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Home » ART[icle]S, Independence Issue

Independence Issue: A Set of New Politics for Music – Band Review

Submitted by on February 6, 2011 – 1:02 pmNo Comment

The band, New Politics.

Crowded together in the dark top floor of The Barfly in Camden, the audience had not been especially turned on by the warm up band, but when lead singer David Boyd entered with a half somersault as the smoke machines exploded, the crowd went wild as well.

Never steaming down and at some points almost defying gravity, David set a chaotic and non-stop pace for the band, only stopping his singing to break-dance to the guitar solos. The gig in Barfly was their second of three in London in the bands UK tour before heading to the US for a 30 date trip across the States.

The hectic energy they deliver in their live shows is a trademark that has defined the band since their creation. After writing songs and performing in every style of music for three years separately, David and Soren Hansen (guitar, vocal, keyboard) found they unintentionally formed an alternative rock band after contacting Poul Ameliel (drums) to rehearse some of the 300 songs they had collected together.

At the time, still playing at a hobby level, and starting to doubt if they had any potential beyond that, they said: “Fuck it” (later the bands motto) and entered a music competition among 972 other bands, the “Career Canon” for a spot as warm up act at the Spot music festival.

“We were at a point musically where you could say we had given up, honestly,” David remembered.“We were doing it solely as a hobby. In the back of our minds we might have been holding onto the dream but it was more about the joy of music and having fun. We were trying to help each other out and we ended up experimenting and coming up with a couple of good songs.”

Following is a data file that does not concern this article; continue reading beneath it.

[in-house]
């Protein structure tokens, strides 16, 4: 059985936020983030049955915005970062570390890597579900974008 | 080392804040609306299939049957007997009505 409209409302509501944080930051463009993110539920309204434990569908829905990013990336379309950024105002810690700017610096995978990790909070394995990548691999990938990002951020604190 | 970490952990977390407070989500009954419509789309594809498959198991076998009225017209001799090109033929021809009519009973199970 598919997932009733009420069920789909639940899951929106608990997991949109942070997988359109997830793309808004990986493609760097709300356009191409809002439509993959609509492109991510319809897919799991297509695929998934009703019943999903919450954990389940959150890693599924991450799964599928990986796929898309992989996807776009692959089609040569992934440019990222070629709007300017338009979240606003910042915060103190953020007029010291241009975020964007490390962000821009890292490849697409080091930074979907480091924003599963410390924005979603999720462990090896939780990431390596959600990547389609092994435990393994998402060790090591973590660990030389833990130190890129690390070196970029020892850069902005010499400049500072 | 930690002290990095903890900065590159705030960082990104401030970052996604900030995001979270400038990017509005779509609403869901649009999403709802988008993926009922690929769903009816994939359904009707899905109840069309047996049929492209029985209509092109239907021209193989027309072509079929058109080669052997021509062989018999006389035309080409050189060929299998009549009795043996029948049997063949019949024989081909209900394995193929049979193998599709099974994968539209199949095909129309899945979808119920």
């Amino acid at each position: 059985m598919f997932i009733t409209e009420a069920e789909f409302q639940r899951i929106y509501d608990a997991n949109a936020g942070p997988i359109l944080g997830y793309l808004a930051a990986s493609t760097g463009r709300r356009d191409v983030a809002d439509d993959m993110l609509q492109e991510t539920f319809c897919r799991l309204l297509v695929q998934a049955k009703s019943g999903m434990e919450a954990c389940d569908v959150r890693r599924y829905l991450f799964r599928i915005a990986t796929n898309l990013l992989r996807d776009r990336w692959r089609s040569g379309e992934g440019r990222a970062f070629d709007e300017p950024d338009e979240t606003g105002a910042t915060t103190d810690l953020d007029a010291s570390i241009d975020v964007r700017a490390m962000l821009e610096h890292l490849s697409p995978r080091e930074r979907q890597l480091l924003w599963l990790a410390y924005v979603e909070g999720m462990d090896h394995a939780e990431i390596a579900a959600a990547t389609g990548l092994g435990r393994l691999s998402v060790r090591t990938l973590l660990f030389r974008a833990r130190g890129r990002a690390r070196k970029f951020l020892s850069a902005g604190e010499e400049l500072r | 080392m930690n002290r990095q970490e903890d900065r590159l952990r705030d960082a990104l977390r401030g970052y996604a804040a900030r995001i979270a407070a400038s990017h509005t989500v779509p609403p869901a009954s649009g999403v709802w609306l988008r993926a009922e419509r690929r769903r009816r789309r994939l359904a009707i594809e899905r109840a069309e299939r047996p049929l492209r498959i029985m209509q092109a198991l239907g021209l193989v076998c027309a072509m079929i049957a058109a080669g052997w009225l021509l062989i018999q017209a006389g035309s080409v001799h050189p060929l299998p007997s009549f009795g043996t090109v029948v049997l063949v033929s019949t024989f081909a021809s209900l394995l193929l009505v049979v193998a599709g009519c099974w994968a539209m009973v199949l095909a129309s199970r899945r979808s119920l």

When the phone rang and they had progressed to the second stage, they had still not played live as an official band. Against all odds they went on to win this as well and got their first real gig among the four winning spots at the festival where the threesome played a show so wild Poul and Soren left the stage covered in blood and Poul nearly beheaded a fan with a thrown drumstick.

Deciding to say “Fuck it” to the usual way of starting a music career they then recorded their first album in Soren’s bedroom and moved to New York. Since then they have performed at the South by Southwest festival and have been playing support on the 30 Seconds to Mars tour “Into the Wild”.

Summing up their style and attitude David said: “It’s not that much about technique or skill, but that’s over-shined by the truth in some way. I think people are ready for that. People are fed up with what’s going on in the world. There’s no real answers. There’s nothing solid. There’s no foundation. We feel like that as well. That’s why we write the lyrics that we do. You can almost laugh at life. We’re like ‘Fuck it.’ We are aggressive in our approach and we’re going to throw it in people’s faces. We’re politics. I think our music allows people to let something out. It’s a wake-up call.”

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